Scores help to identify opportunities. They're not the only thing you should use, but they make analyzing a bunch quicker and easier. In case you were looking at the scores in this article and wasn't sure what they mean, here are the details:

Popularity - This is a measure of how many searches the keyword receives on a monthly basis but normalized to a scale of 5 - 100, where the most searches get 100, and none/barely any get a 5. Because it's normalized, the actual values sit on an exponential curve, which means a 10 isn't half of 20 but actually less.

This is best used in the context of relevant keywords to aim high but shouldn't be used to compare to irrelevant keywords. Higher is better, but not a requirement.

Competitiveness - This is a measure of how strong the apps that are currently at the top 10 results are, on a scale of 1 - 100, where 1 means not at all and 100 means extremely tough. The algorithm we created looks at the same performance metrics as Apple's and Google's algorithms do. Smaller is better here, but much like the popularity score, you should only look at it in the context of keywords that are relevant to your app or game.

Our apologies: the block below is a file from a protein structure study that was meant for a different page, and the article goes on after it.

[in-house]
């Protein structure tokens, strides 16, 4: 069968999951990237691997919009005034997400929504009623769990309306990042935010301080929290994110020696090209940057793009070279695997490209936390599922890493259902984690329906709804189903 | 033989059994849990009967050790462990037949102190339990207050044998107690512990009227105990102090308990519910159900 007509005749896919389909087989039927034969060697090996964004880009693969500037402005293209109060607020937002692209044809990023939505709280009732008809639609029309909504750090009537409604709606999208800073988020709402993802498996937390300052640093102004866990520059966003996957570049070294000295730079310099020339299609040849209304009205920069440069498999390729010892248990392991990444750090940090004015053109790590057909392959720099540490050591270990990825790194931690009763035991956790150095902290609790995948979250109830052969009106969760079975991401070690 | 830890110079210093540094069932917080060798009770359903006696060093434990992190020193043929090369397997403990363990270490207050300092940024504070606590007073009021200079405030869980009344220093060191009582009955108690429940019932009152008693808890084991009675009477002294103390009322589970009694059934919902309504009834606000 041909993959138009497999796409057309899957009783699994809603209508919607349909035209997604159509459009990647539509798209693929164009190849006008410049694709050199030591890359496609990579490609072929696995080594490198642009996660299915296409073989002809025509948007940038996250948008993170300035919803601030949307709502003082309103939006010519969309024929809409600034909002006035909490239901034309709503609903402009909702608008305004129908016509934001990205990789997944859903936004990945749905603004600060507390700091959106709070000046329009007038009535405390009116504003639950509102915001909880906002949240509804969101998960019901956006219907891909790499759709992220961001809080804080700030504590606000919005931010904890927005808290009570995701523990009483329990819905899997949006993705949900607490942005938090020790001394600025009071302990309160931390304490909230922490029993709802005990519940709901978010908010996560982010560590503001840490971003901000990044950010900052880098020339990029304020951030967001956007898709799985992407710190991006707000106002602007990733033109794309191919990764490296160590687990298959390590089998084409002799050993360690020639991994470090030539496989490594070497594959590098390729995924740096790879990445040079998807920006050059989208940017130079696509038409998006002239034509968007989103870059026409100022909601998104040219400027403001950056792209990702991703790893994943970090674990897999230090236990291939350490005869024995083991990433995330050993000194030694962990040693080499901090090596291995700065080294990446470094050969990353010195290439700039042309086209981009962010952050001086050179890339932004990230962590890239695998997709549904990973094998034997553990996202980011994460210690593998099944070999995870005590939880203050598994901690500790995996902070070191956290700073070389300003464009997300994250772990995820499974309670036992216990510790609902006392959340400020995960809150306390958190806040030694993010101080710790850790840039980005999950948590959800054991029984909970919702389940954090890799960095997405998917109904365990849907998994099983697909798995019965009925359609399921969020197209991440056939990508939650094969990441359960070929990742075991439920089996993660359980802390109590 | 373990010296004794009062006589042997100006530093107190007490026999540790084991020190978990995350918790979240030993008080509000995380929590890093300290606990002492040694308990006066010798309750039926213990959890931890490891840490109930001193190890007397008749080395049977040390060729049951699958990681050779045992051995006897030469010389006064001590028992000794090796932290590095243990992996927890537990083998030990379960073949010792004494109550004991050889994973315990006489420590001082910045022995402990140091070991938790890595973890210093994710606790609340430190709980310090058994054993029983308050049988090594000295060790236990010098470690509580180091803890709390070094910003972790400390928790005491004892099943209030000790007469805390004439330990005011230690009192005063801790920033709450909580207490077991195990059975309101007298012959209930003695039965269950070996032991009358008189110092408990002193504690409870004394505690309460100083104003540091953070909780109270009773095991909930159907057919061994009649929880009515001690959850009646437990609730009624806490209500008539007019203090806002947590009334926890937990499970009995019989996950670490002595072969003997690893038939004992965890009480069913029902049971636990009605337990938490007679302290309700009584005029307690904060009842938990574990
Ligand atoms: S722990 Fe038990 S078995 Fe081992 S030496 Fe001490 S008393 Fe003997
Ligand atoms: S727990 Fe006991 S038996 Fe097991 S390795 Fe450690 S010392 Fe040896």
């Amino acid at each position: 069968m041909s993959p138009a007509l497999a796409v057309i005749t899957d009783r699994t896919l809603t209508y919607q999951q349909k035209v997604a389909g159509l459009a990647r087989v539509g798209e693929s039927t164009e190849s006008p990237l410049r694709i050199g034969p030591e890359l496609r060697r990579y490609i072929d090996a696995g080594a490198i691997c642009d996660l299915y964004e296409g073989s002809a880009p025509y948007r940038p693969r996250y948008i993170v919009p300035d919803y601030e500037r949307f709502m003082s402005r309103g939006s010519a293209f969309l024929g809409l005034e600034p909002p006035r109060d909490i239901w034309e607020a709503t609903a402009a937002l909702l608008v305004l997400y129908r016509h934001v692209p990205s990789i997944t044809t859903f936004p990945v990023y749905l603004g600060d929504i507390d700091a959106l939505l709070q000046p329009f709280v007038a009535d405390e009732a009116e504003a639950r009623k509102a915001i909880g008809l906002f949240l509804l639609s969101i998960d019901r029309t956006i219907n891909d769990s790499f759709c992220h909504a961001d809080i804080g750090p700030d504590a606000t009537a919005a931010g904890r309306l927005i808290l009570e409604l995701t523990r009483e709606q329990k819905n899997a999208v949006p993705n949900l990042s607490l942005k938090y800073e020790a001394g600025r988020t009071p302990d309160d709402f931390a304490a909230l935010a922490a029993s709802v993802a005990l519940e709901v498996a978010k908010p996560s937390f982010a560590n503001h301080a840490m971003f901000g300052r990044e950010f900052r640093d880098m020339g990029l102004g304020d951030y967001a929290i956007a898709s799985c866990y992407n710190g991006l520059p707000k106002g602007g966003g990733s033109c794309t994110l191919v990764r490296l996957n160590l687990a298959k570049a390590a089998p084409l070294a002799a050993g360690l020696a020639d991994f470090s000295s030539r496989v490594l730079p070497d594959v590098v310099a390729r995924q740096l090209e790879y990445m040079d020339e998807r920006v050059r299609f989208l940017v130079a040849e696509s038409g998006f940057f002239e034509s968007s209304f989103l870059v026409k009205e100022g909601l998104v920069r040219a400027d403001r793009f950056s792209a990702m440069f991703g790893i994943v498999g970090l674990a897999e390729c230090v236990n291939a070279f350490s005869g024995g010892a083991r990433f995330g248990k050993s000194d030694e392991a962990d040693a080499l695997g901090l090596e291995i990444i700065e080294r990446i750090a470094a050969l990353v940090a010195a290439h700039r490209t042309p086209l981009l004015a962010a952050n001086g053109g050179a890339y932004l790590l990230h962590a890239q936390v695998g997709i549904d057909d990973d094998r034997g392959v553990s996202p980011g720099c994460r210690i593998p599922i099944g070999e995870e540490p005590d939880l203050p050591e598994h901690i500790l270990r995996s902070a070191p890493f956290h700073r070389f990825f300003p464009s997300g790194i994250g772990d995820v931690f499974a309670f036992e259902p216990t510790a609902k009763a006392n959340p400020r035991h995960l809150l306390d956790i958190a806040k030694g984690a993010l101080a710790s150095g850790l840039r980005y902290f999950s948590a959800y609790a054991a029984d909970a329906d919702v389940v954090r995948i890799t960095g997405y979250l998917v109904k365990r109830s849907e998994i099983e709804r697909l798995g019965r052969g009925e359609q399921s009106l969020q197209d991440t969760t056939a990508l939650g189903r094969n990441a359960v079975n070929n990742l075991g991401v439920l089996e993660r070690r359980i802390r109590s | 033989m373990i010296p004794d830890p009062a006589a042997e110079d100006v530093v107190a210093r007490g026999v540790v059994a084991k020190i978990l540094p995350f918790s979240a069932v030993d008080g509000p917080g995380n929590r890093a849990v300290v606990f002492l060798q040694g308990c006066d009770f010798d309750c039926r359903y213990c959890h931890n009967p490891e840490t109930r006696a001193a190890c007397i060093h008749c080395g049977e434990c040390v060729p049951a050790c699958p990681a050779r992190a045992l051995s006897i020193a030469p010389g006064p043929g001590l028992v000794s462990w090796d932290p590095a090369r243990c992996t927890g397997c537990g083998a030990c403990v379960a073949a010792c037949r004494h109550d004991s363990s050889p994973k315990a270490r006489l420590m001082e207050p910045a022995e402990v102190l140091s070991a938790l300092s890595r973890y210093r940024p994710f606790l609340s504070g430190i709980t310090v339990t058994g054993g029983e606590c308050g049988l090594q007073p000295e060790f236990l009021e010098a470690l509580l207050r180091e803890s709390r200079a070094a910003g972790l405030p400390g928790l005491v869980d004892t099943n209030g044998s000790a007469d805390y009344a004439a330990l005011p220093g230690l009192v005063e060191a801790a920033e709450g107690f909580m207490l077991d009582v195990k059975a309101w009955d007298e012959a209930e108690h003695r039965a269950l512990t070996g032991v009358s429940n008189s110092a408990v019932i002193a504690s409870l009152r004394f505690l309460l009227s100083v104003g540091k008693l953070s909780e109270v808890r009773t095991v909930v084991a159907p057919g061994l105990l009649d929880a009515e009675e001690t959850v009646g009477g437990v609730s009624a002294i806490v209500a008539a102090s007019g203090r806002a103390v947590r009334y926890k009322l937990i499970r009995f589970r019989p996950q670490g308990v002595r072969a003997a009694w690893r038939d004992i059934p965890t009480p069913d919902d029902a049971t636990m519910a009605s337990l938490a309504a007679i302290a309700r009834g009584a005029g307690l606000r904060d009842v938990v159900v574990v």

Results - This isn't exactly a score but rather the number of apps the algorithm will return for the keyword. Most users wouldn't look past the first five or ten, but when optimizing, we can use this number to gauge the difficulty of ranking. Less is good in this case.

Tagged: #aso

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Improve your organic ranks with actionable, hands-on analysis of how the App Store algorithm works under the hood, using real keywords and apps.